Now What?: Official Census Dates

By Family Tree Editors Premium

Q. My great-great-grandfather died in July of 1900, but he’s still in the 1900 census. Was there a “cutoff” as to when people would or wouldn’t be recorded?
A. Yes, there was. Counting all the people in the United States took months, so for each census, the government established an official census date. No matter when he stopped by a particular house, each census taker was supposed to record births, deaths, ages and other information as of that date.
So if your great-grandfather was alive on June 1, 1900—the census date for the 1900 census—the census taker wrote him down, even if your ancestor had passed away by the time the census taker arrived in July. (You can find the date the census taker stopped by at the top of the 1900 schedule.)
Of course, census takers didn’t always follow their instructions exactly, and a household member could have provided incorrect information, so your census research may reveal wrong ages or people who shouldn’t have made the “cutoff.” Look for other records to back up the information you find in the census.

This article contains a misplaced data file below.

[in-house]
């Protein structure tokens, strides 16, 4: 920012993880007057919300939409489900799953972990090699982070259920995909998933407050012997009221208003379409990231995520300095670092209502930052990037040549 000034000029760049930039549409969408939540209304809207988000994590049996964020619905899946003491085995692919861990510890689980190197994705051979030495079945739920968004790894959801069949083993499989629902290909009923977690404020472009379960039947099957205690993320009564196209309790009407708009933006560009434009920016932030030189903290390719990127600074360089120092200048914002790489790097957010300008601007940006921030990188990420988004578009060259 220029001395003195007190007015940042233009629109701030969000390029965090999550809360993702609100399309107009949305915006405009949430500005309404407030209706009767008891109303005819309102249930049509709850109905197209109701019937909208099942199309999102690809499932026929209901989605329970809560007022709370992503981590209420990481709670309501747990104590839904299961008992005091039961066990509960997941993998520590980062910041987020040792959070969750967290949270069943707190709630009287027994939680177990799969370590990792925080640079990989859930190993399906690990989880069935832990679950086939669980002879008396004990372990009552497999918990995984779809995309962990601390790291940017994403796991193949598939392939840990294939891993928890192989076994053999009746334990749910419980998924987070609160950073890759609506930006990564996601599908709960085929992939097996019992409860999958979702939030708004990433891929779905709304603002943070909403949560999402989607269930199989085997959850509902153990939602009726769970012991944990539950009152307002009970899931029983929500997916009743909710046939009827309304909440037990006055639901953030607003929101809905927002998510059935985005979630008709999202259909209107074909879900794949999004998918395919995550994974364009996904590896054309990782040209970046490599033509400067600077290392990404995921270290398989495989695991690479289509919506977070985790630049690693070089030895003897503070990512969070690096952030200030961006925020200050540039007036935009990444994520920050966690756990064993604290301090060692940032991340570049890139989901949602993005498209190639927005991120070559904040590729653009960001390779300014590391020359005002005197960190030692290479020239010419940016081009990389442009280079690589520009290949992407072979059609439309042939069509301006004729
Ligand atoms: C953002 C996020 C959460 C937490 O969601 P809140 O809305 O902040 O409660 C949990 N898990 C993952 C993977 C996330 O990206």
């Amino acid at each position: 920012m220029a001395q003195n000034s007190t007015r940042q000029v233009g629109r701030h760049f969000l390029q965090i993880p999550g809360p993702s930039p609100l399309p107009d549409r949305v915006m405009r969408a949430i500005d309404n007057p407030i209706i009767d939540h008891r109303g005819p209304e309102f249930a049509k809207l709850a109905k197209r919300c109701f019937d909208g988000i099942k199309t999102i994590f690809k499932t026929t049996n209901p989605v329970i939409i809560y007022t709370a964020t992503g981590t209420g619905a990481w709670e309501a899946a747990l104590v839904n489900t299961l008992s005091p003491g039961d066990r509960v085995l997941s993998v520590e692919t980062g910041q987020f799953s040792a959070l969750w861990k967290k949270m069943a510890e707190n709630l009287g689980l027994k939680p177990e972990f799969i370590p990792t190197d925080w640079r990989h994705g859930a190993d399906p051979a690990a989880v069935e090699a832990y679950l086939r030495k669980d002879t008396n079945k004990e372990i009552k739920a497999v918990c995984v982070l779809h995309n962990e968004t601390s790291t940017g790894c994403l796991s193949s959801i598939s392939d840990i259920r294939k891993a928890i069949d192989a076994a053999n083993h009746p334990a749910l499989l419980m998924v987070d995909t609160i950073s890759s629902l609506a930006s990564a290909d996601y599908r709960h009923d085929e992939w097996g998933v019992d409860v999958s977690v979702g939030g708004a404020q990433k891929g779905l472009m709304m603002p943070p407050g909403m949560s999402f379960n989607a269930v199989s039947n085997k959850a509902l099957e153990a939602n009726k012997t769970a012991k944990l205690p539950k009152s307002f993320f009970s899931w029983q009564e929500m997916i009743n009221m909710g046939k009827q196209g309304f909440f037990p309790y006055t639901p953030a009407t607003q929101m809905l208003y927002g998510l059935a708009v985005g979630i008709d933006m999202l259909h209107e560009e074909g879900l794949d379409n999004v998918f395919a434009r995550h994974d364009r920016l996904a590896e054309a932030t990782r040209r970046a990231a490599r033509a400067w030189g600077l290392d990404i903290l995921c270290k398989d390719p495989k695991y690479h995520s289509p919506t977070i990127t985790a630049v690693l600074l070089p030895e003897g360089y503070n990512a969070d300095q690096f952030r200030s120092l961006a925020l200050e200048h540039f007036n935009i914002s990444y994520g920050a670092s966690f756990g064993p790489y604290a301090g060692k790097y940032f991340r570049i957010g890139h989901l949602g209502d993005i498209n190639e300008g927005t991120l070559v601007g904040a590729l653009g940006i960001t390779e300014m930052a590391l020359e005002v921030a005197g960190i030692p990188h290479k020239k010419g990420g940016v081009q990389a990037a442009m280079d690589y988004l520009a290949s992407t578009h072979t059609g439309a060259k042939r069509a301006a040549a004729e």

Here are the official dates for US censuses:

  • 1790: August 2
  • 1800: August 4
  • 1810: August 6
  • 1820: August 7
  • 1830 to 1880: June 1
  • 1890: June 2
  • 1900: June 1
  • 1910: April 15
  • 1920: January 1
  • 1930-2010: April 1
Do you have hard-to-find ancestors in US census records? Check out these resources for researching your genealogy in census records from Family Tree Shop

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